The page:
The Journal of Pharmacological Botany
"The Mapping of Psychological Domains, Increased Psycholinguistic Sensitivity, and Logical Synesthesia: Studies of a Sample from the Amazonian Basin."
Timothy North, MD, PhD
It was Leonard Rifkin's essay "Toward a Pharmacological Theory of Metaphor" that first provided the rigorous psychopharmacological theory that formed the basis of our study. We were interested in defining more specifically how Dr. Leary's "domain shift" takes place. Not satisfied with his theory that metaphoric coherence rests in a balance between socially-constructed prototypes and a personal mapping developed "organically" through an accumulation of relevant personal experience, we hoped to conduct a study with other distinctions in mind.
Our experimental group consisted of one orangutan and five undergraduate students, hand-chosen for their varying cultural, academic, and personal backgrounds. The students and orangutan were kept ignorant of one another's existence. All were misled as to the nature of the study, and were told that it was conducted by the office of career placement to assess the mindset of the undergraduate demographic.
Subjects were injected with a 2 mg sample of the tincture under examination, and were left in a white room for an hour. The human subjects were interviewed by a psychiatric examiner - the same individual for all subjects. The interview consisted of questions irrelevant to the investigation (provided to obscure the true subject area under investigation) mixed with questions designed to appear irrelevant, but which were actually \designed to elicit revealing conclusions.
A portion of one of the interviews is reprinted below:
Q: What's your major.
A: I haven't declared a major yet. I'm looking at graphic design.
Q: What, in your opinion, is the nature of time?
A: Time? Time is money.
Q: Interesting. Did you come from a large family?
A: No. I was an only child raised by a single mother.
Q: How would you describe "love"?
A: Love is an economic transaction, basically, a contract.
Other suspects interviewed by the same examiner revealed an astonishingly similar set of responses. It became clear that more research would be necessary in order to draw a conclusion.
First, the same set of subjects were tested again, in an almost identical fashion, by a different examiner. This round of interviewed reveals a striking anomaly: the same subjects responded to the same questions, when asked by a different examiner, in different ways. But, as with the first round of experiments, the subjects all answered very abstract, open questions, with answers very similar to one another.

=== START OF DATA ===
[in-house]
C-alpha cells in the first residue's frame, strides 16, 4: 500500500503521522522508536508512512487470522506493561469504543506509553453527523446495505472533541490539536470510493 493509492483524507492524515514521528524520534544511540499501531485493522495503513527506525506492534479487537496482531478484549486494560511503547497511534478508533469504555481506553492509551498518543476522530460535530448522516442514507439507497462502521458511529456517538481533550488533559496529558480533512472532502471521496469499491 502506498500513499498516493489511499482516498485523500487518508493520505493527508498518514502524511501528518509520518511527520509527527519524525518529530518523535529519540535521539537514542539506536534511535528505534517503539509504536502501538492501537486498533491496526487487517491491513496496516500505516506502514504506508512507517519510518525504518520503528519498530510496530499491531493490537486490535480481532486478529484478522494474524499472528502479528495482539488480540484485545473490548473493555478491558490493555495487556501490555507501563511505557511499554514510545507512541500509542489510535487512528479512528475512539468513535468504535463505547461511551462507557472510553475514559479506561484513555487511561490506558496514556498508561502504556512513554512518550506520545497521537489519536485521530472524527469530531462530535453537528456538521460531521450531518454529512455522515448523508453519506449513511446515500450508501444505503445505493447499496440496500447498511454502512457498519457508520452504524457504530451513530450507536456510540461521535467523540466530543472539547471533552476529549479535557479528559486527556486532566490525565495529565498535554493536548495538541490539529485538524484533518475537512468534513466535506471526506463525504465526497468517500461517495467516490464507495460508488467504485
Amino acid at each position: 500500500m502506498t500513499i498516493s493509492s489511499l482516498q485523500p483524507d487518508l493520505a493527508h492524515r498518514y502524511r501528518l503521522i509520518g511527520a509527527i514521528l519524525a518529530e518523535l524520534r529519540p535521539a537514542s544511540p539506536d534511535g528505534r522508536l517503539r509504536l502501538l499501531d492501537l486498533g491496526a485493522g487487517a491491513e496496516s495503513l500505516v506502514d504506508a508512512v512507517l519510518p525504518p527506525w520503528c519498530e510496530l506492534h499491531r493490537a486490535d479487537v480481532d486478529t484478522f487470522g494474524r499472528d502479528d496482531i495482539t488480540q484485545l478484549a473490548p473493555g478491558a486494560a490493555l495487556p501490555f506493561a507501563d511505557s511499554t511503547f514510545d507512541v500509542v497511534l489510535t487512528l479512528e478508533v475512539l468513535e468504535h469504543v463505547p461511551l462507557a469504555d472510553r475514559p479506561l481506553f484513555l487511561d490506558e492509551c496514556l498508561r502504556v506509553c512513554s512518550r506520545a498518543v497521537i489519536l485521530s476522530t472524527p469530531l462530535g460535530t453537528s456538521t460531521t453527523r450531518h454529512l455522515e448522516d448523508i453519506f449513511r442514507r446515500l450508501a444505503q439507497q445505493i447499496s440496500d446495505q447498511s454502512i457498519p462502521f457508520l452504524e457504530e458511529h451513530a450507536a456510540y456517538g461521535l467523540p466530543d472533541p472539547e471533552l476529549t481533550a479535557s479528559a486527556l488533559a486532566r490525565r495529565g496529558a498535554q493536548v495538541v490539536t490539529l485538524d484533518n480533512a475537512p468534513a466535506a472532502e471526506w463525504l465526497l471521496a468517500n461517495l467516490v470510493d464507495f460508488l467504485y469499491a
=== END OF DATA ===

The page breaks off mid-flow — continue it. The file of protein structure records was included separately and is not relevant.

A sample excerpt follows:
Q: So, how would you describe "time"?
A: Time is flowing like a river. To the sea.
While it is hard to draw any strong conclusions from this round of experiments, evidence suggests that the influence of the sample caused the subjects to respond with a greater sensitivity to the metaphoric-conceptual system of the interviewer. The first interviewer, when interviewed herself, was revealed to be an assiduous workaholic and investor, who had accumulated substantial savings, working several jobs on top of her research assistantship.
The second interviewer was revealed to be a nature-lover and fatalist. This individual, it was learned, had very little interest in financial well-being.
It is possible, based on this, to postulate the existence of a sort of anti-suggestible state - a suggestive state - causing an immediate and highly nuanced sense of the cultural, personal, and ethical metaphor system buried in the language of another person. Unfortunately, our experimental sample was exhausted by this initial research, and more of the substance was not forthcoming as expected. Continued study will have to conducted when more of the substance can be obtained.